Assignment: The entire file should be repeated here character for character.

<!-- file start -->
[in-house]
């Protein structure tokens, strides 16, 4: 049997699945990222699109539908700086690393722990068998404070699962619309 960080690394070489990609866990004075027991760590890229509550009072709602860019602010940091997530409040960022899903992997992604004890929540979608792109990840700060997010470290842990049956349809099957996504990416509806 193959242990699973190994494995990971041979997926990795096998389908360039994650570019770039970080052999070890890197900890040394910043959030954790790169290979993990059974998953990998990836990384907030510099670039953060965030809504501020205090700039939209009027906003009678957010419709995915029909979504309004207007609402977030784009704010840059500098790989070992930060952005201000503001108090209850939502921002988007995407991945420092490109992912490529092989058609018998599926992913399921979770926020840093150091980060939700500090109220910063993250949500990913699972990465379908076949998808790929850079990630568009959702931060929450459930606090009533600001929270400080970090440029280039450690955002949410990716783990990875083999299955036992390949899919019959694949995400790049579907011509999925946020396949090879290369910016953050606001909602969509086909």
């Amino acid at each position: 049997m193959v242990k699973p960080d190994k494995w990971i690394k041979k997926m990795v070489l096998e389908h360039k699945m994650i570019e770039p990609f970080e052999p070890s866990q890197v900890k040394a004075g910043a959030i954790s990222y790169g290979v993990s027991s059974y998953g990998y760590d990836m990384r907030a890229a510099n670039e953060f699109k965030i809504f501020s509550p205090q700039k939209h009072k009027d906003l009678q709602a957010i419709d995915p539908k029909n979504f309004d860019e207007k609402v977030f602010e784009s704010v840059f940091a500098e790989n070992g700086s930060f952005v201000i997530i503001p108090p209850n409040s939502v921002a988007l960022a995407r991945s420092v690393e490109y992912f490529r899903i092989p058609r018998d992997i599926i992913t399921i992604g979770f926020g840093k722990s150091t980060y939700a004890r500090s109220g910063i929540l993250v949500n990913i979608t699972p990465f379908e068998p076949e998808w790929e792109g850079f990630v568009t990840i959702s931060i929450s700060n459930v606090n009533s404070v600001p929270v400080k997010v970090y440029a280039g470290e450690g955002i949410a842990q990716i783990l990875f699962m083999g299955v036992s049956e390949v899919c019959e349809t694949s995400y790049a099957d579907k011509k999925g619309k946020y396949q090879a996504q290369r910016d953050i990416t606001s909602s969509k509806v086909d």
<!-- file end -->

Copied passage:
[in-house]
């Protein structure tokens, strides 16, 4: 049997699945990222699109539908700086690393722990068998404070699962619309 960080690394070489990609866990004075027991760590890229509550009072709602860019602010940091997530409040960022899903992997992604004890929540979608792109990840700060997010470290842990049956349809099957996504990416509806 193959242990699973190994494995990971041979997926990795096998389908360039994650570019770039970080052999070890890197900890040394910043959030954790790169290979993990059974998953990998990836990384907030510099670039953060965030809504501020205090700039939209009027906003009678957010419709995915029909979504309004207007609402977030784009704010840059500098790989070992930060952005201000503001108090209850939502921002988007995407991945420092490109992912490529092989058609018998599926992913399921979770926020840093150091980060939700500090109220910063993250949500990913699972990465379908076949998808790929850079990630568009959702931060929450459930606090009533600001929270400080970090440029280039450690955002949410990716783990990875083999299955036992390949899919019959694949995400790049579907011509999925946020396949090879290369910016953050606001909602969509086909």
């Amino acid at each position: 049997m193959v242990k699973p960080d190994k494995w990971i690394k041979k997926m990795v070489l096998e389908h360039k699945m994650i570019e770039p990609f970080e052999p070890s866990q890197v900890k040394a004075g910043a959030i954790s990222y790169g290979v993990s027991s059974y998953g990998y760590d990836m990384r907030a890229a510099n670039e953060f699109k965030i809504f501020s509550p205090q700039k939209h009072k009027d906003l009678q709602a957010i419709d995915p539908k029909n979504f309004d860019e207007k609402v977030f602010e784009s704010v840059f940091a500098e790989n070992g700086s930060f952005v201000i997530i503001p108090p209850n409040s939502v921002a988007l960022a995407r991945s420092v690393e490109y992912f490529r899903i092989p058609r018998d992997i599926i992913t399921i992604g979770f926020g840093k722990s150091t980060y939700a004890r500090s109220g910063i929540l993250v949500n990913i979608t699972p990465f379908e068998p076949e998808w790929e792109g850079f990630v568009t990840i959702s931060i929450s700060n459930v606090n009533s404070v600001p929270v400080k997010v970090y440029a280039g470290e450690g955002i949410a842990q990716i783990l990875f699962m083999g299955v036992s049956e390949v899919c019959e349809t694949s995400y790049a099957d579907k011509k999925g619309k946020y396949q090879a996504q290369r910016d953050i990416t606001s909602s969509k509806v086909d």